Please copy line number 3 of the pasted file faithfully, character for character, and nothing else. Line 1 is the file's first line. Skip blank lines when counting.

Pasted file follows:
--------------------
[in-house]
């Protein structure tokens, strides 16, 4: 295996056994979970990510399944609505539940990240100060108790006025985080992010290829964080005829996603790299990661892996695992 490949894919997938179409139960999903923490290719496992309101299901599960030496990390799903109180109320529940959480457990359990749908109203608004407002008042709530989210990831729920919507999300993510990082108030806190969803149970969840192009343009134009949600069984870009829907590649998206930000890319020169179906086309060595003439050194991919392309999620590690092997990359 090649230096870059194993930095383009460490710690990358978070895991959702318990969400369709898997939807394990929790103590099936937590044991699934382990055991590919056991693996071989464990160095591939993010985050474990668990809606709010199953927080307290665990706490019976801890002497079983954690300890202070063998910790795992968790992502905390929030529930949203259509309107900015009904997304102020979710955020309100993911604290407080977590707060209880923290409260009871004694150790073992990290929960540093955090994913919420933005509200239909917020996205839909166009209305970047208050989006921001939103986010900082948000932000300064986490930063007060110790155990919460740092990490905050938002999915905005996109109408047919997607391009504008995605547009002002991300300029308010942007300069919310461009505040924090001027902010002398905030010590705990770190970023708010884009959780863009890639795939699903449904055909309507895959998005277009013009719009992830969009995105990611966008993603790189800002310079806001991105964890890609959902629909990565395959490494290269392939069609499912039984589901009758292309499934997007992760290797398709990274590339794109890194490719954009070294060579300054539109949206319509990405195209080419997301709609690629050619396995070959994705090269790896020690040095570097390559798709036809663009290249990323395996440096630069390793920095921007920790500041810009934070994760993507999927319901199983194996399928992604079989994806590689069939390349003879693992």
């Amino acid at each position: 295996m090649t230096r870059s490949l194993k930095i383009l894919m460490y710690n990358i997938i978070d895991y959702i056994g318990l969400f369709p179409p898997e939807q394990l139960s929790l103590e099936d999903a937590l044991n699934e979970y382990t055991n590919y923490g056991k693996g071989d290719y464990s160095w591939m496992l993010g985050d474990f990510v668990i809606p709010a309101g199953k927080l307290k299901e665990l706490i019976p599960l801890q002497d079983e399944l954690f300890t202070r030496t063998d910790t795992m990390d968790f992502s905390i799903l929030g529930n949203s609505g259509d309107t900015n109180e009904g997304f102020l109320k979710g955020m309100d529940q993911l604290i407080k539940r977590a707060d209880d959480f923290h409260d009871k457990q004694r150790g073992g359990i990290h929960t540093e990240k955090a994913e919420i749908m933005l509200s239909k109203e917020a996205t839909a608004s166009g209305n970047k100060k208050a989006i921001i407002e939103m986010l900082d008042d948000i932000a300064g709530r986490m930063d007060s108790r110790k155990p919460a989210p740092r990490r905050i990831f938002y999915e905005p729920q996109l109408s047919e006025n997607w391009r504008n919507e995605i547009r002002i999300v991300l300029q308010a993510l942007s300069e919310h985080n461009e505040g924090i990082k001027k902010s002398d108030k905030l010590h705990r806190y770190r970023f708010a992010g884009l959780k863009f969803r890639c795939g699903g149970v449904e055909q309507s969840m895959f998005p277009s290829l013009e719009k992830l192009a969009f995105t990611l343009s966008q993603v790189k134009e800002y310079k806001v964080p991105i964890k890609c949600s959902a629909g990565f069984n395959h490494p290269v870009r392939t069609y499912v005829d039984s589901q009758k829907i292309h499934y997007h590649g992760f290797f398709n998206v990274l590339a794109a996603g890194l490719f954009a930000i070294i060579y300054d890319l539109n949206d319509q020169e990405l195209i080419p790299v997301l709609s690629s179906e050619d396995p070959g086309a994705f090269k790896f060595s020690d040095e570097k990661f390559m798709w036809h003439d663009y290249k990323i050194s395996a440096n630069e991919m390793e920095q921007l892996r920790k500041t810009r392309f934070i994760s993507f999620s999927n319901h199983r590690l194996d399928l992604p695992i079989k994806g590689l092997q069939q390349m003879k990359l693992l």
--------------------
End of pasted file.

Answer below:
């Amino acid at each position: 295996m090649t230096r870059s490949l194993k930095i383009l894919m460490y710690n990358i997938i978070d895991y959702i056994g318990l969400f369709p179409p898997e939807q394990l139960s929790l103590e099936d999903a937590l044991n699934e979970y382990t055991n590919y923490g056991k693996g071989d290719y464990s160095w591939m496992l993010g985050d474990f990510v668990i809606p709010a309101g199953k927080l307290k299901e665990l706490i019976p599960l801890q002497d079983e399944l954690f300890t202070r030496t063998d910790t795992m990390d968790f992502s905390i799903l929030g529930n949203s609505g259509d309107t900015n109180e009904g997304f102020l109320k979710g955020m309100d529940q993911l604290i407080k539940r977590a707060d209880d959480f923290h409260d009871k457990q004694r150790g073992g359990i990290h929960t540093e990240k955090a994913e919420i749908m933005l509200s239909k109203e917020a996205t839909a608004s166009g209305n970047k100060k208050a989006i921001i407002e939103m986010l900082d008042d948000i932000a300064g709530r986490m930063d007060s108790r110790k155990p919460a989210p740092r990490r905050i990831f938002y999915e905005p729920q996109l109408s047919e006025n997607w391009r504008n919507e995605i547009r002002i999300v991300l300029q308010a993510l942007s300069e919310h985080n461009e505040g924090i990082k001027k902010s002398d108030k905030l010590h705990r806190y770190r970023f708010a992010g884009l959780k863009f969803r890639c795939g699903g149970v449904e055909q309507s969840m895959f998005p277009s290829l013009e719009k992830l192009a969009f995105t990611l343009s966008q993603v790189k134009e800002y310079k806001v964080p991105i964890k890609c949600s959902a629909g990565f069984n395959h490494p290269v870009r392939t069609y499912v005829d039984s589901q009758k829907i292309h499934y997007h590649g992760f290797f398709n998206v990274l590339a794109a996603g890194l490719f954009a930000i070294i060579y300054d890319l539109n949206d319509q020169e990405l195209i080419p790299v997301l709609s690629s179906e050619d396995p070959g086309a994705f090269k790896f060595s020690d040095e570097k990661f390559m798709w036809h003439d663009y290249k990323i050194s395996a440096n630069e991919m390793e920095q921007l892996r920790k500041t810009r392309f934070i994760s993507f999620s999927n319901h199983r590690l194996d399928l992604p695992i079989k994806g590689l092997q069939q390349m003879k990359l693992l």